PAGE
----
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First edition, 2002
Academic Affairs Library, UNC-CH
University of North Carolina at Chapel Hill,
(caption title) The Patriotic Teacher
Robert Herring Wright
Greenville, N. C.
East Carolina Teachers Training School
Call number C370.5 T76 v.4 (North Carolina Collection, University of North Carolina at Chapel Hill)
Appears In Training school quarterly. Vol. 4, no. 2 (July-Sept. 1917)
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ROBERT HERRING WRIGHT
"I firmly believe that the training of children is as important as furnishing food, or munitions, or as going out to fight in the trenches."
"It is good pedagogy to take hold where the student is interested, leading from that to something else; therefore I make no apology for talking about the war. Many of you are already personally interested now, and before long you will have brothers in France. I have been wondering if you know how big this war is."
President Wright then attempted to give his listeners some conception of the magnitude of the war. He asked them if they realized what it meant for one-half of the world to be at war, and gave them some concrete comparisons to enable them to grasp the vast sums of money it is costing. For example, he told them that enough money had already been spent to pave every railroad from the Atlantic to the Pacific with twenty-dollar gold pieces; that the United States had already appropriated enough to give every human being in the world four dollars apiece; that enough men are fighting to make four lines of soldiers, two steps apart, from the Atlantic to the Pacific.
All forces are now turned to the destruction of human beings and of wealth, he said. Many more people than in the whole of North Carolina have been killed, and many, many more than that have been wounded, and yet it costs $15,000 to put one soldier out of commission. He portrayed some of the horrible destructive forces now used.
"If, when Governor Jarvis was a boy, some one had prophesied that two years after his death men would be fighting three miles in the heavens, on the earth, and in the earth to the depth of thirty or forty feet, and under the depths of the sea, he would have been called a wild, impractical dreamer; no one then could even dream of what we actually see and know today.
"America," he declared, "has taken the foremost position in the nations of the world. The world's capital is now Washington. If any prophet had dared predict that this would be true in the twentieth century he would have been considered an idle dreamer; any Englishman would have known he was a false prophet."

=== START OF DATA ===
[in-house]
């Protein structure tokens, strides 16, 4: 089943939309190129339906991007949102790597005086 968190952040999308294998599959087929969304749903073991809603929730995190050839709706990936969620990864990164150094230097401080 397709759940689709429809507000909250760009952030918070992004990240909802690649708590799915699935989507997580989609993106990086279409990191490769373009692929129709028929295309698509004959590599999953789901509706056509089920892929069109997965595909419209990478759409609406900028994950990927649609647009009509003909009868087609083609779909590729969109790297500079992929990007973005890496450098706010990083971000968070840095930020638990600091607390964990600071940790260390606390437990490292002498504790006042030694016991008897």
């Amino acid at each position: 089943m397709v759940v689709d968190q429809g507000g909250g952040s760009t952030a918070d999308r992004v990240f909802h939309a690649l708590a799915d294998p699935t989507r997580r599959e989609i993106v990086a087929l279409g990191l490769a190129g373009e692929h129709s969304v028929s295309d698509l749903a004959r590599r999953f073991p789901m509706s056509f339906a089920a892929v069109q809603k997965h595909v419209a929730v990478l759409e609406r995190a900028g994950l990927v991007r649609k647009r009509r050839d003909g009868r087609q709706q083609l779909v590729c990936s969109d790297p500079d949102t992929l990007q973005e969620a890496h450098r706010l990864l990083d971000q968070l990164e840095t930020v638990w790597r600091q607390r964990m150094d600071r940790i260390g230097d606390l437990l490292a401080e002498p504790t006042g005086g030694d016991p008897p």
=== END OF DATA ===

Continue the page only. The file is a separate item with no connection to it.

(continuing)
President Wright then gave a clear idea of America's place among the nations of the world, and proved his statement that Washington is the capital of the world politically and financially. "Delegations of the most distinguished men of the world, from the greatest nations of the world, gather there holding conferences, risking their lives by coming themselves instead of sending messages, coming to see what America will do. Does this not prove that Washington is the political center of the world?"
"It is the political center because ideas are radiating out in every direction. It is the banking center, the financial center, as America is lending money to the Allies and is feeding the world and fighting for the freedom of mankind freely and willingly. It took England two years to do what we did in two months, that is, to draft recruits for the army so that those who could best be spared would be taken and the others would be left at home."
He prophesied that there would be a unifying of religious beliefs and interests so that the Protestants and the Catholics will unite as Christians until there will be a world-wide Christian religion. "When the war is over there will be a new world politically, socially, financially, and religiously."
"Man will have more respect for his fellow-man; all distinctions will be shot to pieces; it will make no difference whether he hauls coal, runs a bank, is a minister, runs a train, has a little store at the cross-roads, is a rural mail-carrier, or what not, a man's a man. Honest people are going to rule the world; there will be a clear union of man to man, a clear union in the political world, and men will agree to disagree and still be friends, but Truth will be the center of all. The voice of the people will be the voice of God, and in the multitude of opinions Truth will be found.
"In the social changes the snob will be done away with; the man or woman who does things will count, and not the one who inherits rights and property. A new method of distribution will make a new nation financially. 'Love one another' will be the key to the new life."